Among the politicians from the U.S. Congress who addressed the convention were Tom Daschle, Richard Gephardt, Arlen Specter, and Edward Kennedy; Labor Secretary Alexis Herman was also a guest speaker.

President Clinton received a polite welcome, but a negative response to his effort to sell “fast track,” the buzz word that usually sets off boos in union halls. He claimed that more trade with foreign countries creates more jobs in the U.S., and that his trade negotiators need a free hand to make agreements which Congress can approve or reject. The so-called fast track rule prohibits Congress from making changes in negotiated agreements, thus speeding up the legislative approval process. But the delegates had heard all that before; and even though they were more restrained in their opposition than usual, they weren’t buying those excuses. Later in the day they adopted a resolution condemning “fast track.” Clinton won back some points when he talked about education and health care, and called for racial reconciliation.

Gephardt was the outstanding political star. He came to the convention armed with photos of the miserable health conditions, environmental pollution, primitive hovels of Mexican workers employed in the modern American industrial plants on the Mexican side of the border, the maquiladoras, where hourly wages are a fraction of the U.S. minimum scale. Gephardt promised to fight in Congress to include environmental protection and guarantees of workers’ rights in all trade agreements. He is pledged to oppose “fast track.”

All political guest speakers at AFL-CIO conventions are routinely introduced as friends of labor; otherwise they presumably would not be invited. This aspect of the federation is one that remains unchanged since the days of George Meany, going back even to the time of Gompers at the turn of the last century.

Specter was the only Republican invited, perhaps because the convention was held in his state. He expressed appreciation for support from some unions in past elections and said he plans to vote against “fast track” this time.

Politicians were not the only guest speakers. Kweisi Mfume, head of the NAACP, Bill Jordan, general secretary of the International Confederation of Free Trade Unions, and Reverend Jesse Jackson were in most ways welcome contrasts.

Last Day: Young Activists Speak Out

The final day of the convention seemed to be a well-planned departure from the usual exit path at union conventions. Traditionally the convention disintegrates on the last day. The delegates are leaving, having elected (usually re-elected) the executive officers for the next term and made whatever deals they thought might be personally beneficial. They pay little attention to what is supposed to be happening at the podium. And before anyone can remember how the convention adjourned or what business was transacted on the last day every one is gone, and it remains for the convention secretary or some official record keeper to fill in the name of whoever it was that made the motion to adjourn.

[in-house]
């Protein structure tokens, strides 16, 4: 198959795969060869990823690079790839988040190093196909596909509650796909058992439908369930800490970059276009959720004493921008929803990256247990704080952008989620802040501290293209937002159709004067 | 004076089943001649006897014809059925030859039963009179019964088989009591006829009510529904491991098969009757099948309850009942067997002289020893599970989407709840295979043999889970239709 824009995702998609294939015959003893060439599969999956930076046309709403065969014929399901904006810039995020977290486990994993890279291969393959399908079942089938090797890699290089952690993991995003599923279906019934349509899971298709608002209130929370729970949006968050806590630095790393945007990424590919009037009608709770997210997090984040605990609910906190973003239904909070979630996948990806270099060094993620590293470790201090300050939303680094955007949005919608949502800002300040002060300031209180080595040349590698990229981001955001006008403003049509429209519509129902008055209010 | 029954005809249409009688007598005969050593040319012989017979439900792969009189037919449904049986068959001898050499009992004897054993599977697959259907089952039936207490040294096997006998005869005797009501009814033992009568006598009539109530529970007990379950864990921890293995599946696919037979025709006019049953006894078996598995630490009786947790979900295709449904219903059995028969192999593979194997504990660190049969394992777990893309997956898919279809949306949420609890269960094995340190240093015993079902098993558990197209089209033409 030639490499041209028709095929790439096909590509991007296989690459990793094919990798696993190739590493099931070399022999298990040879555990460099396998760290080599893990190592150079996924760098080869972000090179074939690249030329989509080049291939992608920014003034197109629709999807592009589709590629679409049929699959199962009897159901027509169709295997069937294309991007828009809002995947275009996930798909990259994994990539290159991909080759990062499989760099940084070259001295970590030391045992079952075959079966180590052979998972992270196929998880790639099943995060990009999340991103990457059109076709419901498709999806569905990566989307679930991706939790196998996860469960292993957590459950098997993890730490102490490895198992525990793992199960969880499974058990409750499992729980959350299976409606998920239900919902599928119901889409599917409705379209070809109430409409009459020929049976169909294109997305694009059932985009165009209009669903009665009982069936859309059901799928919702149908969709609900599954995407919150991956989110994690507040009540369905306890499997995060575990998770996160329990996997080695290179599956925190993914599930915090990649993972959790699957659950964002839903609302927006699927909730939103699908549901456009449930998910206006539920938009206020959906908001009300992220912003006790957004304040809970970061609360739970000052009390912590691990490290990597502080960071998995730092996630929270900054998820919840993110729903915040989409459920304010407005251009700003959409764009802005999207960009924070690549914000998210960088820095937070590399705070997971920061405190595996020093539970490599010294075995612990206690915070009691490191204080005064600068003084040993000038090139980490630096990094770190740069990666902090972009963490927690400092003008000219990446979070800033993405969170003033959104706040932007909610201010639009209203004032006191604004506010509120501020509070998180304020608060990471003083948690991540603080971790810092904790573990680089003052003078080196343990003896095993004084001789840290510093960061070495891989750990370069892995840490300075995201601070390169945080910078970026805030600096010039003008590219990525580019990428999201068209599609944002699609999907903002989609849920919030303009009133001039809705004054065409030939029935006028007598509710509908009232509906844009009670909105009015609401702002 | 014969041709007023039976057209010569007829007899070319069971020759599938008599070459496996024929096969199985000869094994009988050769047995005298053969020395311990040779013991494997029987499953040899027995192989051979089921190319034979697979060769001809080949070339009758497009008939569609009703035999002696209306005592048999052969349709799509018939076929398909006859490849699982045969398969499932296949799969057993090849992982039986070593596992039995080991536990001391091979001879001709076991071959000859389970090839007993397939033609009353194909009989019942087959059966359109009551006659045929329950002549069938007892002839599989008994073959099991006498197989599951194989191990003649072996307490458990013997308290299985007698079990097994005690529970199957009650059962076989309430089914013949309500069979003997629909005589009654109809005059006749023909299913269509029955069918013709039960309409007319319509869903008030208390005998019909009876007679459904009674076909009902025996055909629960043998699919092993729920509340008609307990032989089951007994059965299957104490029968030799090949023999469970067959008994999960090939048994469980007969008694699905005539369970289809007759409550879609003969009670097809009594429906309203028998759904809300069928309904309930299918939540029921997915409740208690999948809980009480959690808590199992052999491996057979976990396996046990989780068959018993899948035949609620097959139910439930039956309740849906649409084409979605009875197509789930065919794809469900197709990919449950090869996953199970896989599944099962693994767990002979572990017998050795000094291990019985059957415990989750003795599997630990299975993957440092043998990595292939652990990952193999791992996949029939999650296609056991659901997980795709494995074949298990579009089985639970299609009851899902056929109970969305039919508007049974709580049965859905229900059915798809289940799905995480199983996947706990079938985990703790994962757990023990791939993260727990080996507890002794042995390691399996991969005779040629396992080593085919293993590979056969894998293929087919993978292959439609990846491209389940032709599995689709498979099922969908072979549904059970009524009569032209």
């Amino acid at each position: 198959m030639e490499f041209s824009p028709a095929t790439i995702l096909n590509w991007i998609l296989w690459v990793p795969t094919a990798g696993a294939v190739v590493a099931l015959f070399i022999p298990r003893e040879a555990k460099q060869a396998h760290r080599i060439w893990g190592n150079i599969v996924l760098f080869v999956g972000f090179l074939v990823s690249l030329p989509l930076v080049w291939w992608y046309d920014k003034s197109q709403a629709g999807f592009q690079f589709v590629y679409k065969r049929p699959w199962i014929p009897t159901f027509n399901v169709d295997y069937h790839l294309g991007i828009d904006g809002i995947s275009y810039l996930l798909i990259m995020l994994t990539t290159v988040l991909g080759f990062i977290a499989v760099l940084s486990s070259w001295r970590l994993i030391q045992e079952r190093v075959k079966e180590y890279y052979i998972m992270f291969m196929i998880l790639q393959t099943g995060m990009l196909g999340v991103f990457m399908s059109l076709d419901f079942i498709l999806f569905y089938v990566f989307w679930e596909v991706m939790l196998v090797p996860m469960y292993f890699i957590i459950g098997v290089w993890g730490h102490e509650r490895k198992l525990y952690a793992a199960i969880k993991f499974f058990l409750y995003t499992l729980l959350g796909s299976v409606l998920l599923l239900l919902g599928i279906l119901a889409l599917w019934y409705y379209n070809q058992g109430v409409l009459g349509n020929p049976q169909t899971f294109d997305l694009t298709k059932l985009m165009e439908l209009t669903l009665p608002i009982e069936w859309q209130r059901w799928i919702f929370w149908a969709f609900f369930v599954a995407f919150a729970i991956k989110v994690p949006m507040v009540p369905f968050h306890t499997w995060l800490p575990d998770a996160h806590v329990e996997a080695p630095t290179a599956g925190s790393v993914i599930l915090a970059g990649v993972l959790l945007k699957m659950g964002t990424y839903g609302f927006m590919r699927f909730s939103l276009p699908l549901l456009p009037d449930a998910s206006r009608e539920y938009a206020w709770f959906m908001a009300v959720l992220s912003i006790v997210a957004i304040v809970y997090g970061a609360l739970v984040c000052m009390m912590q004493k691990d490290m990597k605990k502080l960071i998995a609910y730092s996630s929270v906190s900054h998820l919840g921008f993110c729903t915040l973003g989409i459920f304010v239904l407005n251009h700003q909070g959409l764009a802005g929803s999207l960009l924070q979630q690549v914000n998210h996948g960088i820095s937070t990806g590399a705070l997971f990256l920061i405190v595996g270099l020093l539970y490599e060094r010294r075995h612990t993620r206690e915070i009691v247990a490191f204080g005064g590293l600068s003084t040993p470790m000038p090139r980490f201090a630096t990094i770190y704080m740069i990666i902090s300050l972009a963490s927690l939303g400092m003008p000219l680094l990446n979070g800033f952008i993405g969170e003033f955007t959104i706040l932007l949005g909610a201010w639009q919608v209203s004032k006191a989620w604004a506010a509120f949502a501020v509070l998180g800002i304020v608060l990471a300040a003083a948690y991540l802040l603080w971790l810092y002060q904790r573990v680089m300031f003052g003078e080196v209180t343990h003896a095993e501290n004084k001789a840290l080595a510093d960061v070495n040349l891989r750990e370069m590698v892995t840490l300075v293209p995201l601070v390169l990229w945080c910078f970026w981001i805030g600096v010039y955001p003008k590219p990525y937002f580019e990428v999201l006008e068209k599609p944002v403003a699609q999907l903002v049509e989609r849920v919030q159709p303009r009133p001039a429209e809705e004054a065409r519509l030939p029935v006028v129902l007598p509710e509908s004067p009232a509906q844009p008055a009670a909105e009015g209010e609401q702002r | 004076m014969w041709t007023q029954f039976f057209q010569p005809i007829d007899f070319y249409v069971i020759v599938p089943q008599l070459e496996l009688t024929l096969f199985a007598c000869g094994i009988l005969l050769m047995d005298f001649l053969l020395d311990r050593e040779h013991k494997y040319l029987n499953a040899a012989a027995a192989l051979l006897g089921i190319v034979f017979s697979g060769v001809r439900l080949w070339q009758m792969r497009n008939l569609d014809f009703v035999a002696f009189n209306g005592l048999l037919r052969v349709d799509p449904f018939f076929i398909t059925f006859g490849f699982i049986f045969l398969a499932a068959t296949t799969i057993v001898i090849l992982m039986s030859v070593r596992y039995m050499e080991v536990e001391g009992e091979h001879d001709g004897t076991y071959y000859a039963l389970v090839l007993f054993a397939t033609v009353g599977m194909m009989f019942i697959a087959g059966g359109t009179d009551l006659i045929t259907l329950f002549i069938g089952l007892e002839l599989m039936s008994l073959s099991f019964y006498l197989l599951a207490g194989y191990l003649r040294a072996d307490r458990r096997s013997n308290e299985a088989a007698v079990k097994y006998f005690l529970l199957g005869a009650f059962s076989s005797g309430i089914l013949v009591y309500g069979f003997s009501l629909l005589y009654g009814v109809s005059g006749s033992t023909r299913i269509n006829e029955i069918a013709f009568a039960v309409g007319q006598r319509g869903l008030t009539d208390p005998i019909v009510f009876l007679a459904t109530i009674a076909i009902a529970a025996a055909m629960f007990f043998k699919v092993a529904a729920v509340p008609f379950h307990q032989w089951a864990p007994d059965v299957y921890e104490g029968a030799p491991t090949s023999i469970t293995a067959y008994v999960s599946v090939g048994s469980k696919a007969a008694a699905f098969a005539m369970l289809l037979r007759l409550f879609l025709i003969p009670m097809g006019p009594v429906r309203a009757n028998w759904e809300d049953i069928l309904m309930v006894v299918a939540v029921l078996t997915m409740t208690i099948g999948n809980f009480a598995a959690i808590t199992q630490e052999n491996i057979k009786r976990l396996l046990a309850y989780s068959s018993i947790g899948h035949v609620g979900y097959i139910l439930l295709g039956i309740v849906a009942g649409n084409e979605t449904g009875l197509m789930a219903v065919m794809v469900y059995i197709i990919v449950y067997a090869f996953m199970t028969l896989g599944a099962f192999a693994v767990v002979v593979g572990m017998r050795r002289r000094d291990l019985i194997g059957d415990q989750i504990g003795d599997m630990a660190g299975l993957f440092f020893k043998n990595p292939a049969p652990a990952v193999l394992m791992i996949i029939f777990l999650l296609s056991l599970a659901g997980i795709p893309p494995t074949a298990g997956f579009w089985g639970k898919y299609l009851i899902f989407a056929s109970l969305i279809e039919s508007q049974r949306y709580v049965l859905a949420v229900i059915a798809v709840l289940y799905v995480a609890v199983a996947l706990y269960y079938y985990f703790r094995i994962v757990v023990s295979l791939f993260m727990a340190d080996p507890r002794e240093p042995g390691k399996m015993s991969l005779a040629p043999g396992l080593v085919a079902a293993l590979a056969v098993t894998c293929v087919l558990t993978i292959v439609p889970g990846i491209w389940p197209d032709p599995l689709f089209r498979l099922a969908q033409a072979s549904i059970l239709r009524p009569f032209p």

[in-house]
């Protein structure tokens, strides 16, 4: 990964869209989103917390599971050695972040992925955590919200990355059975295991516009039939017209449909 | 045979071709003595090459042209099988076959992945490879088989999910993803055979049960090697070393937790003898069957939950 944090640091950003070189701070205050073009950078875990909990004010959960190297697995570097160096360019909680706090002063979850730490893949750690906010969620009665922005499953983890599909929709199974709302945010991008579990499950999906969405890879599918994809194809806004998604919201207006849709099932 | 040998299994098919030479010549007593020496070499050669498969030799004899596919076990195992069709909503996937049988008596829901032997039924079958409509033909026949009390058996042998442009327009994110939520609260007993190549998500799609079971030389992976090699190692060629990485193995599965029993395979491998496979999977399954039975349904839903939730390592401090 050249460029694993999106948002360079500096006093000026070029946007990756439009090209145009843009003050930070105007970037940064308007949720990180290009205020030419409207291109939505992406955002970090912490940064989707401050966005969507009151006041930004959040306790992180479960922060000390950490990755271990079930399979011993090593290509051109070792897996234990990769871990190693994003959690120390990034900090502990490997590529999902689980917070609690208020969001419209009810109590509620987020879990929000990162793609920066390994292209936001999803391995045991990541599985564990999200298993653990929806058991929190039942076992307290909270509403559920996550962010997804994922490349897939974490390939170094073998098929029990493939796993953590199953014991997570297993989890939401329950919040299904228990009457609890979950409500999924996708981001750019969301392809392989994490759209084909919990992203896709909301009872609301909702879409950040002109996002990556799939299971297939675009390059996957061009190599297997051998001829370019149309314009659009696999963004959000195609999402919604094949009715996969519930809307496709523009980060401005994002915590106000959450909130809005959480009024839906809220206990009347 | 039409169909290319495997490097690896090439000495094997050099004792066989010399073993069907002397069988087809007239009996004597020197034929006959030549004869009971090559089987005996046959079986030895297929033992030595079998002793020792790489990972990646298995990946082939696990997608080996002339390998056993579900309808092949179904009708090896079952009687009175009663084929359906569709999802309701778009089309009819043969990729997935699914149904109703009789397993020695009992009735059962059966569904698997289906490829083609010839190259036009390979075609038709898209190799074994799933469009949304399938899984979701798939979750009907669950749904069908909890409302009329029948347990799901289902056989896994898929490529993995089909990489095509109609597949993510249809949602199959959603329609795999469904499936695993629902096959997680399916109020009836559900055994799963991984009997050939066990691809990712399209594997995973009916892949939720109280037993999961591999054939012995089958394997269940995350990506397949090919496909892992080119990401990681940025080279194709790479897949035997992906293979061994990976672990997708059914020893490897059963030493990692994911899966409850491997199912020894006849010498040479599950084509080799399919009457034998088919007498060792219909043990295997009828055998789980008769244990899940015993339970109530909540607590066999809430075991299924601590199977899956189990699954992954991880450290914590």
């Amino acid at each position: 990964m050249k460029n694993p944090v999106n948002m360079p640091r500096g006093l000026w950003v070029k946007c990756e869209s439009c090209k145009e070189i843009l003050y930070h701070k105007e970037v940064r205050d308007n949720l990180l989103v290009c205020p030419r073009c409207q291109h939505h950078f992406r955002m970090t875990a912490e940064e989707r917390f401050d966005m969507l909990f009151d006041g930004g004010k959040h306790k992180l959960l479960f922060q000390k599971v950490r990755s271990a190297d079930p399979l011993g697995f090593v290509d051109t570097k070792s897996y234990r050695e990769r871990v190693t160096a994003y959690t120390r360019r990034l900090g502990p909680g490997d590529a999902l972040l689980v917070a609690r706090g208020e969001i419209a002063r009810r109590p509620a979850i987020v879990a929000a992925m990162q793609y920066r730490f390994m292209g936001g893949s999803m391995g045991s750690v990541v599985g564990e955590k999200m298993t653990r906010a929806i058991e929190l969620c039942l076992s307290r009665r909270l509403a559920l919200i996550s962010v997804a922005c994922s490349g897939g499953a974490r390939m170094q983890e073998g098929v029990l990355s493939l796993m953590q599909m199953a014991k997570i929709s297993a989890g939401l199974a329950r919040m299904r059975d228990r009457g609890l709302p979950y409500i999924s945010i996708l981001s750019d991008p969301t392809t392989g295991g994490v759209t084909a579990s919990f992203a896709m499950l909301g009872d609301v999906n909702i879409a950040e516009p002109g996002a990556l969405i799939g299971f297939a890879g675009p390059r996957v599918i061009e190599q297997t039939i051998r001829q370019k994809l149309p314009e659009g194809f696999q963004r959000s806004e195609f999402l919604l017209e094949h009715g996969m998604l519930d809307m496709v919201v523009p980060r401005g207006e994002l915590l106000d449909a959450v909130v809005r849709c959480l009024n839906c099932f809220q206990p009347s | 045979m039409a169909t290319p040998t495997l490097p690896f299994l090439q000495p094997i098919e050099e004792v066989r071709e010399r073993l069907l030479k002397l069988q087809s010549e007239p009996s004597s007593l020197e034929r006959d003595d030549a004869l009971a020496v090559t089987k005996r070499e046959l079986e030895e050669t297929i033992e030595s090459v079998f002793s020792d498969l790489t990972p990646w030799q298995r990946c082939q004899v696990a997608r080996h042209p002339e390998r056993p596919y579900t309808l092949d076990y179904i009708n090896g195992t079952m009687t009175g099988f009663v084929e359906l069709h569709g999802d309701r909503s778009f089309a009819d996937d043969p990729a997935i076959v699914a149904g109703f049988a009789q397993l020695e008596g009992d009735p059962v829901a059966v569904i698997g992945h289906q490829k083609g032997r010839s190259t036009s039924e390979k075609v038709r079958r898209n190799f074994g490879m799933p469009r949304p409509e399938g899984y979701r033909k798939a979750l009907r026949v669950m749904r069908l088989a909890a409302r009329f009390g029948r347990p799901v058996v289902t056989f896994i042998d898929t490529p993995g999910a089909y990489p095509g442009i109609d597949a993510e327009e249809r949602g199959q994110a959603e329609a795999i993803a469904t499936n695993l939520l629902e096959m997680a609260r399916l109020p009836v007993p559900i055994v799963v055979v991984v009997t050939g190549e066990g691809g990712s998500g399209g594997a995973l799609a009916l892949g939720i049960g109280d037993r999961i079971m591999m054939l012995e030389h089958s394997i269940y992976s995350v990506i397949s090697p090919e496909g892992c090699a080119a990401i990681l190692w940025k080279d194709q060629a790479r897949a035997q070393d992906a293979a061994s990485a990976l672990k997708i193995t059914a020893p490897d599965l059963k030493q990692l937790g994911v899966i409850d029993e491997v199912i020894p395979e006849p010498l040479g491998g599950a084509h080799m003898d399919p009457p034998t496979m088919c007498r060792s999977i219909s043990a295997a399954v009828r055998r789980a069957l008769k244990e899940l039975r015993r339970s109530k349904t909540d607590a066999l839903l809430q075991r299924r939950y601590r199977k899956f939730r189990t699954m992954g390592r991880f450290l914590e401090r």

Not so this time. It was as if the leadership had decided to save the best for last. Youthful activists from organizing projects and from model central labor councils were brought to the dais to talk about how the policies of the new leadership are being implemented. Emphasis was on coalition building, uniting with racial and national minorities, and with the gay and lesbian communities, to help liberalize society and transform established institutions, including the labor movement itself. Many of the young activists repeated what was often said in the heat of organizing drives, “The face of the labor movement must change to look like the face of the American working class; it must become younger, darker, and more female.”

Many activists, recruited from Union Summer projects, are women. They hope to become the union leaders of the future.

The “Union Cities” Program

The final day’s agenda outlined in terms of first steps and early encounters what the leadership calls the “Road to Union City,” a community organizing effort led by the union movement.

Jesse Jackson was the final speaker. The convention adjourned at noon. The AFL-CIO officers and Jackson held a street rally outside the convention hall, a small sample of what they mean when they call for “Street Heat” — mass demonstrations in the streets to help create Union Cities.

The plan is specific, already in operation. “With American workers hurting as never before, our unions have to respond as never before, and that’s what our new ’Union Cities’ program is all about. It sets out eight steps toward rebuilding our movement from the bottom up.” How? “Working through their central labor councils, and with their national unions, local unions across America will be taking these steps together: educating and motivating their members, defending the right of workers to join unions, organizing thousands of new members and creating a powerful new political voice that speaks for working families from county courthouses to the White House.”

Brave words. But how the plan materializes will depend upon the continuing radicalization of the working class and its ability to transform the union movement, no small undertaking. Still, this convention took several decisive steps that can, given the creeping stagnation of capitalism, lead on to the pursuit of a class struggle program, including the eventual organization of a labor party based on a substantial section of the unions.